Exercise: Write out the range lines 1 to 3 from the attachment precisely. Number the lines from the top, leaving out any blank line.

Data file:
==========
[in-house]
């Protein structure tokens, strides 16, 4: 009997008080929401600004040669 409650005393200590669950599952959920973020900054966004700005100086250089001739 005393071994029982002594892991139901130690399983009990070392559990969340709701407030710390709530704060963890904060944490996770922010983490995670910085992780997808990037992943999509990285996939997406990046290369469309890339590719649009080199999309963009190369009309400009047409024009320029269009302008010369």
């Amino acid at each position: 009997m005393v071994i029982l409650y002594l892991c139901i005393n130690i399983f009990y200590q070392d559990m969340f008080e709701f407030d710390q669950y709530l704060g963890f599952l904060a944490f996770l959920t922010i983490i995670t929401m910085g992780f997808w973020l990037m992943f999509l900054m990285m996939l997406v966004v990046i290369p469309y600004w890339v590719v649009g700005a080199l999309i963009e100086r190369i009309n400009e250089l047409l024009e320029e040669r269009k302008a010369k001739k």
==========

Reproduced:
[in-house]
């Protein structure tokens, strides 16, 4: 009997008080929401600004040669 409650005393200590669950599952959920973020900054966004700005100086250089001739 005393071994029982002594892991139901130690399983009990070392559990969340709701407030710390709530704060963890904060944490996770922010983490995670910085992780997808990037992943999509990285996939997406990046290369469309890339590719649009080199999309963009190369009309400009047409024009320029269009302008010369």
């Amino acid at each position: 009997m005393v071994i029982l409650y002594l892991c139901i005393n130690i399983f009990y200590q070392d559990m969340f008080e709701f407030d710390q669950y709530l704060g963890f599952l904060a944490f996770l959920t922010i983490i995670t929401m910085g992780f997808w973020l990037m992943f999509l900054m990285m996939l997406v966004v990046i290369p469309y600004w890339v590719v649009g700005a080199l999309i963009e100086r190369i009309n400009e250089l047409l024009e320029e040669r269009k302008a010369k001739k």